The BMW M6 Cabriolet: A Not So Grand Grand-Tourer

Recently, I had the chance to drive a BMW M6 Cabriolet. Let’s run some numbers first. It’s got a twin-turbo 4.4-liter V8 producing 567 horsepower and 502 lb-ft of torque. It sends all that to the rear two wheels. If somehow you can keep traction, 0-60 is achievable in 3.7 seconds. It weighs a massive 4,515 pounds. For comparison the new BMW M5, a full size sedan, weighs 4,345 pounds. And this is reflected in the driving experience. But what you see first is the outside of this car.

The exterior of the BMW M6 is an acquired taste. Personally, I am not a fan of the way it looks. I think the taillights are too big, I think it’s not muscular enough and adding an M styled front bumper and some more exhaust tips doesn’t differentiate it much. The convertible more or less looks like a boat to me. It doesn’t seem proportionate to me. It doesn’t have the same presence on the road as say, an S63 Cabriolet. Sure, it’s still a nice long German car, but I just don’t view it on the same level as its competitors. 

The interior on the other hand, is a different story. This is where all the M bits and pieces are shoved in your face. There is carbon fiber on the door panels, the dashboard, the steering wheel, the shift lever, and the center console. Everywhere you look, there is carbon fiber. You also get ambient lighting on this generation of M6. As you watch the ambient lighting gleam against the carbon fiber, you can adjust the seat bolsters, which are by far my favorite features of this car. You can adjust them to make it feel like a bucket seat in the canyons and grip your sides, or you can adjust them to be wide and relaxed on long drives to work. I feel like this feature is essential for every grand tourer released in the market. The interior has my favorite feature and my worst feature. The rear seats are absolutely horrendous. I’m 5’9” myself and I could not fit in the back. There was ZERO leg room. We were in a drive-thru and I got out of the car to walk alongside it because of how uncomfortable the rear seats were. For being such a GRAND tourer, you can only tour with one passenger. That defeats the whole purpose of the touring part of a grand tourer. Now the extra, unusable rear seats have added weight and ruined the driving experience, which brings me to my next point.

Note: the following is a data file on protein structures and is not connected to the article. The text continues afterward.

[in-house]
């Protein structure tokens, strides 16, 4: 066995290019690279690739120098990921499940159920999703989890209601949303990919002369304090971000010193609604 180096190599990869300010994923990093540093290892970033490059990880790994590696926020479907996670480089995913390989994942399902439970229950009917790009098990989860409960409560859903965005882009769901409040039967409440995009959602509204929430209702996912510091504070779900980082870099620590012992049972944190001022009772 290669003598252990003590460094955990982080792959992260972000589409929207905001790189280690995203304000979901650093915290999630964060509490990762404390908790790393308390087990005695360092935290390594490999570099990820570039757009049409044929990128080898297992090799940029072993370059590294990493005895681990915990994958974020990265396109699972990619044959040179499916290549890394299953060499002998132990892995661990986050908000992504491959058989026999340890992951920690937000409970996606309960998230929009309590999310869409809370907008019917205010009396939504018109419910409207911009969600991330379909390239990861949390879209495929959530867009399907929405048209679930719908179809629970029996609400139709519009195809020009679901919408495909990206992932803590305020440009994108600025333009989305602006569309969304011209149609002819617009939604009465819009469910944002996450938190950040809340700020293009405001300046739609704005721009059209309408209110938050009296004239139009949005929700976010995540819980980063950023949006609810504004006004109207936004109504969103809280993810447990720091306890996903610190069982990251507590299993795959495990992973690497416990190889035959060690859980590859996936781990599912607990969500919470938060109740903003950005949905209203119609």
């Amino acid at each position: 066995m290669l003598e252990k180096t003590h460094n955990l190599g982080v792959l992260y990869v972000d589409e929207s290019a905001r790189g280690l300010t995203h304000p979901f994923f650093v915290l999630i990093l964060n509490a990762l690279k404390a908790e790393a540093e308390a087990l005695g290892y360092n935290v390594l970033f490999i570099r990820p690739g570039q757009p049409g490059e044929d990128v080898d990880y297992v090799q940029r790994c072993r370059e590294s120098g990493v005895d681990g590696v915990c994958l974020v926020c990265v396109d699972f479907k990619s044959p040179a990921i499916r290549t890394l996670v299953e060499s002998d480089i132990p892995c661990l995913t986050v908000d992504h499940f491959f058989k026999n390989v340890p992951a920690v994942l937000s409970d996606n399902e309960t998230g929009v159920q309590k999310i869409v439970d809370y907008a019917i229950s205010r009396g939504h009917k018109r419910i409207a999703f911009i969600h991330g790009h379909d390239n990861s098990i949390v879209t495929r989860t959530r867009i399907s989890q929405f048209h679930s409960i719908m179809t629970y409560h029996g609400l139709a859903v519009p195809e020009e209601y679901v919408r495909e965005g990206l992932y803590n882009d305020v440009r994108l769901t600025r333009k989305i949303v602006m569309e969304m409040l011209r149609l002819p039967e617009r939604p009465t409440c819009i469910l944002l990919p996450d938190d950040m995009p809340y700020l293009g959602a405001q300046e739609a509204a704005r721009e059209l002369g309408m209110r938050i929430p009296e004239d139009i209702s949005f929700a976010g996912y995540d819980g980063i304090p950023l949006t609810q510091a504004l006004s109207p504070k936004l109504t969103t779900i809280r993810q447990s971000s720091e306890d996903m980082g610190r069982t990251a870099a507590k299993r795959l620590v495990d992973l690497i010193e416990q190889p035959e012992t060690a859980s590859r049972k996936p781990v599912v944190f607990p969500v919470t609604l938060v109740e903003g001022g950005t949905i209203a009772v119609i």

Just because you add a ton of power to a heavy car doesn’t mean it drives well. You can especially feel the weight of this massive boat in the corners. I had to wrestle the beast through every single turn because tires wouldn’t grip all of the weight shifting. The only way I can describe the driving experience is that this car “lollied about” and the extremely long gear ratios didn’t help with acceleration. They waste almost all the potential provided by the 502 lb/ft of torque produced by the engine. First gear takes you up to 40 miles an hour, and second takes you up to 70 miles an hour. The worst part is,this M car has 2 overdrive gears, for the purpose of fuel economy of course. If I’m buying an M car, I could care less about fuel economy. When did the M division become a bunch of tree huggers?

I would not buy this car. I would not tell you to buy this car. I would rather drive an X6M. The interior was executed very well, alongside the wonderful adjustable seat bolsters that are extremely useful in every aspect of your driving experience. However, the 4,515 pounds looming under your foot ruins everything. The useless rear seats, the insanely long gear ratios and TWO overdrives just ruin the car. Why in the world would you want TWO overdrives? One overdrive is enough. What’s the point of having double? If anything, just elongate the first overdrive. This was supposed to be BMW’s crown and jewel of the lineup at the time, but it ended up being more disappointing than the loss of that glorious V10.

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